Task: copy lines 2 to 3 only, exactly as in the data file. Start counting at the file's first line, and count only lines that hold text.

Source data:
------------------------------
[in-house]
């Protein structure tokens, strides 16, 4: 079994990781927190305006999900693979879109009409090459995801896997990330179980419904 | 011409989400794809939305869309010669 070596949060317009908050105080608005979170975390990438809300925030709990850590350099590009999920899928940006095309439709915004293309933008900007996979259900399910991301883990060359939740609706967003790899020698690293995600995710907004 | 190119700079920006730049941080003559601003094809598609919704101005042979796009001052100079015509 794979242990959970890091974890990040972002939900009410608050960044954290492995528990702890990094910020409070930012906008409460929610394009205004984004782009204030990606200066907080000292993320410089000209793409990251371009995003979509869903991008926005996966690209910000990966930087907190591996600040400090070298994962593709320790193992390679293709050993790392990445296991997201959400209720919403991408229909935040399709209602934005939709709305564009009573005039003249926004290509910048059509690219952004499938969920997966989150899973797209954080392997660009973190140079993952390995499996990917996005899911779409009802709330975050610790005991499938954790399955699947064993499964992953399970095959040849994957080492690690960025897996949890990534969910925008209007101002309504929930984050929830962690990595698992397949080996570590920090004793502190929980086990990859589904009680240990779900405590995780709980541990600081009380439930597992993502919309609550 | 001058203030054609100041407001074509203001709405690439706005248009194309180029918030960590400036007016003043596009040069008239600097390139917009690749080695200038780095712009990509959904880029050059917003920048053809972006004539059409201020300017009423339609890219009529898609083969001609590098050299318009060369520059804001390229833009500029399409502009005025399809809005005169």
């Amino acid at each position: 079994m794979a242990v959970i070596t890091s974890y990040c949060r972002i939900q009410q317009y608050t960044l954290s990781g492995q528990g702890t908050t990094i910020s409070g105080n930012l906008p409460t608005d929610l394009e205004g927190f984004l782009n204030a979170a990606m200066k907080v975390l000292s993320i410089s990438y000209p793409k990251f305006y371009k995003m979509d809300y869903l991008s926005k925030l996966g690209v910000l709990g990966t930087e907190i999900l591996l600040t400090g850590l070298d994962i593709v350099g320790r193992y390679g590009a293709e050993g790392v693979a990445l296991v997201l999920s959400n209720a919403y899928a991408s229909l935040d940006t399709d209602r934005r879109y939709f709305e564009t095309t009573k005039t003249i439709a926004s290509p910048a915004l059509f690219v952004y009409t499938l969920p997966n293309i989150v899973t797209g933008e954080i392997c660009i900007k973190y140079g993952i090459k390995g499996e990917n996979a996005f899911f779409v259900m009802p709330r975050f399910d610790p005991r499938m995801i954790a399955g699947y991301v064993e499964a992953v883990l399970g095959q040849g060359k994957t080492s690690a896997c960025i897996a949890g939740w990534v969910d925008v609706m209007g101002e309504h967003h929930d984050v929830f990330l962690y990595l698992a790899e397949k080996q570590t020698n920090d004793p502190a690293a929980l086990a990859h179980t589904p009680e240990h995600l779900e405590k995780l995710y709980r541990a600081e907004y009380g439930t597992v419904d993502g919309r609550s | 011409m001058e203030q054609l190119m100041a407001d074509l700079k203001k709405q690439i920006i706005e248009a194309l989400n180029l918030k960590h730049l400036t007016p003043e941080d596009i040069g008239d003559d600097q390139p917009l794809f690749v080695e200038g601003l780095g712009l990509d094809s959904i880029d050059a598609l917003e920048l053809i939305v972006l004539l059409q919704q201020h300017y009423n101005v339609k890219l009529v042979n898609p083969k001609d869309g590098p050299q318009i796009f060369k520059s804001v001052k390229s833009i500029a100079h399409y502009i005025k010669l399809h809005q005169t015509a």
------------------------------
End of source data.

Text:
């Protein structure tokens, strides 16, 4: 079994990781927190305006999900693979879109009409090459995801896997990330179980419904 | 011409989400794809939305869309010669 070596949060317009908050105080608005979170975390990438809300925030709990850590350099590009999920899928940006095309439709915004293309933008900007996979259900399910991301883990060359939740609706967003790899020698690293995600995710907004 | 190119700079920006730049941080003559601003094809598609919704101005042979796009001052100079015509 794979242990959970890091974890990040972002939900009410608050960044954290492995528990702890990094910020409070930012906008409460929610394009205004984004782009204030990606200066907080000292993320410089000209793409990251371009995003979509869903991008926005996966690209910000990966930087907190591996600040400090070298994962593709320790193992390679293709050993790392990445296991997201959400209720919403991408229909935040399709209602934005939709709305564009009573005039003249926004290509910048059509690219952004499938969920997966989150899973797209954080392997660009973190140079993952390995499996990917996005899911779409009802709330975050610790005991499938954790399955699947064993499964992953399970095959040849994957080492690690960025897996949890990534969910925008209007101002309504929930984050929830962690990595698992397949080996570590920090004793502190929980086990990859589904009680240990779900405590995780709980541990600081009380439930597992993502919309609550 | 001058203030054609100041407001074509203001709405690439706005248009194309180029918030960590400036007016003043596009040069008239600097390139917009690749080695200038780095712009990509959904880029050059917003920048053809972006004539059409201020300017009423339609890219009529898609083969001609590098050299318009060369520059804001390229833009500029399409502009005025399809809005005169």
């Amino acid at each position: 079994m794979a242990v959970i070596t890091s974890y990040c949060r972002i939900q009410q317009y608050t960044l954290s990781g492995q528990g702890t908050t990094i910020s409070g105080n930012l906008p409460t608005d929610l394009e205004g927190f984004l782009n204030a979170a990606m200066k907080v975390l000292s993320i410089s990438y000209p793409k990251f305006y371009k995003m979509d809300y869903l991008s926005k925030l996966g690209v910000l709990g990966t930087e907190i999900l591996l600040t400090g850590l070298d994962i593709v350099g320790r193992y390679g590009a293709e050993g790392v693979a990445l296991v997201l999920s959400n209720a919403y899928a991408s229909l935040d940006t399709d209602r934005r879109y939709f709305e564009t095309t009573k005039t003249i439709a926004s290509p910048a915004l059509f690219v952004y009409t499938l969920p997966n293309i989150v899973t797209g933008e954080i392997c660009i900007k973190y140079g993952i090459k390995g499996e990917n996979a996005f899911f779409v259900m009802p709330r975050f399910d610790p005991r499938m995801i954790a399955g699947y991301v064993e499964a992953v883990l399970g095959q040849g060359k994957t080492s690690a896997c960025i897996a949890g939740w990534v969910d925008v609706m209007g101002e309504h967003h929930d984050v929830f990330l962690y990595l698992a790899e397949k080996q570590t020698n920090d004793p502190a690293a929980l086990a990859h179980t589904p009680e240990h995600l779900e405590k995780l995710y709980r541990a600081e907004y009380g439930t597992v419904d993502g919309r609550s | 011409m001058e203030q054609l190119m100041a407001d074509l700079k203001k709405q690439i920006i706005e248009a194309l989400n180029l918030k960590h730049l400036t007016p003043e941080d596009i040069g008239d003559d600097q390139p917009l794809f690749v080695e200038g601003l780095g712009l990509d094809s959904i880029d050059a598609l917003e920048l053809i939305v972006l004539l059409q919704q201020h300017y009423n101005v339609k890219l009529v042979n898609p083969k001609d869309g590098p050299q318009i796009f060369k520059s804001v001052k390229s833009i500029a100079h399409y502009i005025k010669l399809h809005q005169t015509a």